|Publication number||US6584567 B1|
|Application number||US 09/343,454|
|Publication date||24 Jun 2003|
|Filing date||30 Jun 1999|
|Priority date||30 Jun 1999|
|Also published as||CA2377257A1, CA2377257C, CN1148926C, CN1358386A, DE60026838D1, DE60026838T2, EP1197052A2, EP1197052B1, WO2001003398A2, WO2001003398A3|
|Publication number||09343454, 343454, US 6584567 B1, US 6584567B1, US-B1-6584567, US6584567 B1, US6584567B1|
|Inventors||Thomas Alexander Bellwood, Christian Lita, Matthew Francis Rutkowski|
|Original Assignee||International Business Machines Corporation|
|Export Citation||BiBTeX, EndNote, RefMan|
|Patent Citations (6), Non-Patent Citations (3), Referenced by (205), Classifications (15), Legal Events (6)|
|External Links: USPTO, USPTO Assignment, Espacenet|
1. Technical Field
The present invention relates generally to network security protocols and, in particular, to a method of extending to an intermediary (e.g., a transcoding proxy) the privacy of a secure session between a client and one or more origin servers.
2. Description of the Related Art
Network security protocols, such as Netscape's Secure Sockets Layer protocol (SSL) and the Internet Engineering Task Force (IETF) Transport Layer Security protocol (TLS), provide privacy and data integrity between communicating applications. These protocols, for example, are commonly used to secure electronic commerce transactions over the Internet.
Recently, the computer industry has sought to add computer processing and communications capabilities to devices other than what would normally be considered a traditional computer. Such devices are quite varied and include, for example, personal digital assistants (PDAs), business organizers (e.g., IBM® WorkPad® and the 3Com® PalmPilot®,), smartphones, cellular phones, other handheld devices, and the like. For convenience, these devices, as a class, are sometimes referred to as “pervasive computing” clients as they are devices that are designed to be connected to servers in a computer network and used for computing purposes regardless of their location.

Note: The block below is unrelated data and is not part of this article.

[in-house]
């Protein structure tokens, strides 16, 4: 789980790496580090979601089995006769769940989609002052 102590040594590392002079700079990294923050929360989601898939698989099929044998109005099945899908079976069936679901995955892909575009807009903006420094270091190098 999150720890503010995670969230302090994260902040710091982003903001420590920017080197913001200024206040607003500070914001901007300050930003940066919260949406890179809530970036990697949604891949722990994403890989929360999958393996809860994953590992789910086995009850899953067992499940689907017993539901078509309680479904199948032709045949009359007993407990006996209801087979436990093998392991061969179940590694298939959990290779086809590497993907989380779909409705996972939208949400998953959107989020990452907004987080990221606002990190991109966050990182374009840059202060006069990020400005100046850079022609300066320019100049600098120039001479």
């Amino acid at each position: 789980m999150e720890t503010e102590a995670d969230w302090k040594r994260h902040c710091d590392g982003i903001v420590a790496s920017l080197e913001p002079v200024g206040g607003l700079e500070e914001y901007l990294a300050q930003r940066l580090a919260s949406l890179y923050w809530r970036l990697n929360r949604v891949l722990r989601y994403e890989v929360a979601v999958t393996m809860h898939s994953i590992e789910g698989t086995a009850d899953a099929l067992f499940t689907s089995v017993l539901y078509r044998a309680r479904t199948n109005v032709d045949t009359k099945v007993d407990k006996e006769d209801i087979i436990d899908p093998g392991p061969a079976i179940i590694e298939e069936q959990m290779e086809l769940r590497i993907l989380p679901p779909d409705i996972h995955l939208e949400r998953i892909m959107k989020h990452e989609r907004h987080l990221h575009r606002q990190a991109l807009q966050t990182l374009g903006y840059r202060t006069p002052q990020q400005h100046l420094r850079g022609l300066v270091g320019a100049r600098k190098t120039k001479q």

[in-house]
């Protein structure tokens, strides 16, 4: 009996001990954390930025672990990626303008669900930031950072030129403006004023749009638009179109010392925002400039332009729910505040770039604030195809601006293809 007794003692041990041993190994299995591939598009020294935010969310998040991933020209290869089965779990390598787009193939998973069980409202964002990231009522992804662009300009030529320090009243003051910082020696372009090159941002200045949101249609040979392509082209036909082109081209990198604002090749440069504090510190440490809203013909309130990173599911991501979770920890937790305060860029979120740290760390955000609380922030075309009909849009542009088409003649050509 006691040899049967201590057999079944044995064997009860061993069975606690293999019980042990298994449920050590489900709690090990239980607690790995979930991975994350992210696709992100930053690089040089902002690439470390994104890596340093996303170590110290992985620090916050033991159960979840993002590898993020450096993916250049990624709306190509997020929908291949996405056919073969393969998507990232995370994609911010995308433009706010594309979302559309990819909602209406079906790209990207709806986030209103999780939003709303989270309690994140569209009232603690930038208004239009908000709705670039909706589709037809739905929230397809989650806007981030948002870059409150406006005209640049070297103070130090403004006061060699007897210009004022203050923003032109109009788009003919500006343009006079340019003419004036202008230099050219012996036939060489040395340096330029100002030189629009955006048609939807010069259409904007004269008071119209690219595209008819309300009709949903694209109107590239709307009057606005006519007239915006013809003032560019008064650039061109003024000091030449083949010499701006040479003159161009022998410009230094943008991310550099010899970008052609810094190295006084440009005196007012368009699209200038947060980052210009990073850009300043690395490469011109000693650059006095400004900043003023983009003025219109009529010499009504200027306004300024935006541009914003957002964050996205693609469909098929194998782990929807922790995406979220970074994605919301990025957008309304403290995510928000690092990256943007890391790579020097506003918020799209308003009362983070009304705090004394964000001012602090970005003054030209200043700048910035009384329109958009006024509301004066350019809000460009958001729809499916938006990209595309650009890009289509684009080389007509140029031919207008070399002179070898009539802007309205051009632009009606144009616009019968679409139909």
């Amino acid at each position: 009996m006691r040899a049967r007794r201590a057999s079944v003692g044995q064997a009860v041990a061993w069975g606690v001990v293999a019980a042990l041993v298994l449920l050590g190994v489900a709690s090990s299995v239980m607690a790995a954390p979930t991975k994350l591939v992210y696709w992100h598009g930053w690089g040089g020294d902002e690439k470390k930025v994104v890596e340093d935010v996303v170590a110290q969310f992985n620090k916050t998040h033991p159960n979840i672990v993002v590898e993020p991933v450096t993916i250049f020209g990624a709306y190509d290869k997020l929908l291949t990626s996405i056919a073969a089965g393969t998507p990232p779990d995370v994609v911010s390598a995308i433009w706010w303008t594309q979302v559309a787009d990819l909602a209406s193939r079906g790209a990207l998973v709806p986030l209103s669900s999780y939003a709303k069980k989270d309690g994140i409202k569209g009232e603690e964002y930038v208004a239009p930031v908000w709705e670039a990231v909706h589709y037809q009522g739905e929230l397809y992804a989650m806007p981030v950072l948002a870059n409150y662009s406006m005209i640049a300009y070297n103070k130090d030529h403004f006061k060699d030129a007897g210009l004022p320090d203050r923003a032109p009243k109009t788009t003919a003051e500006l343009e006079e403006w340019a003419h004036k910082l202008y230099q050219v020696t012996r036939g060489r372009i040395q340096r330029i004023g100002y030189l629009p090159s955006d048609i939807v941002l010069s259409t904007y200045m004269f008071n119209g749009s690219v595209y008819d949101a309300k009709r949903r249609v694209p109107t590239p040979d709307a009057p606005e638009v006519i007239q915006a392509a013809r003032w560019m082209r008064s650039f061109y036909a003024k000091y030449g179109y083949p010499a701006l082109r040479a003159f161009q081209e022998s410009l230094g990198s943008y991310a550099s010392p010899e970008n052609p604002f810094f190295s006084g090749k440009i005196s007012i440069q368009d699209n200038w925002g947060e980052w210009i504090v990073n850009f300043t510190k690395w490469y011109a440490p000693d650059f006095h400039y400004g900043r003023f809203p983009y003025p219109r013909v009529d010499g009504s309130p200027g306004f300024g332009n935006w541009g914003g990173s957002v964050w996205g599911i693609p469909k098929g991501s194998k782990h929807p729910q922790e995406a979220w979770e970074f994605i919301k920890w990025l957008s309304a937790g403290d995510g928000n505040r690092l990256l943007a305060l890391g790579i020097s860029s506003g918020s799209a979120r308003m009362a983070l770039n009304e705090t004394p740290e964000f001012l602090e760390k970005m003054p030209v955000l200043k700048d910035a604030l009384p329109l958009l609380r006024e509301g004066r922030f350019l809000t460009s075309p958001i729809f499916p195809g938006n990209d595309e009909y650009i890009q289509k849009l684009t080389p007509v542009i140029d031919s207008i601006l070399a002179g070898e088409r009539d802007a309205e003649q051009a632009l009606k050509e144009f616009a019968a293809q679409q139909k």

Pervasive computing clients, however, typically do not support the full function set of an HTML Windows-based client. As a result, transcoding services typically are required to translate information to be rendered on the pervasive client from one source markup language (e.g., HTML) to another (e.g., HDML or handheld device markup language). The provision of transcoding services over a secure network connection, however, is problematic. In particular, there is a fundamental conflict between the security and transcoding services because traditional security protocols such as SSL and TLS are designed precisely to prevent a third party from intervening in the communication between the client and the server.
Restricting third party intervention in a secure session is also problematic in other applications. For example, if a client is located behind a firewall, SSL/TLS communications to servers in the outside network cannot be readily audited or otherwise monitored. Thus, data records or other sensitive information can be transmitted from the client, possibly without administrative authorization. As another example, a client that communicates with a server over a secure connection cannot take advantage of third party caching or pre-fetch mechanisms that would otherwise be useful in reducing network resource demands and enhancing communications between the devices.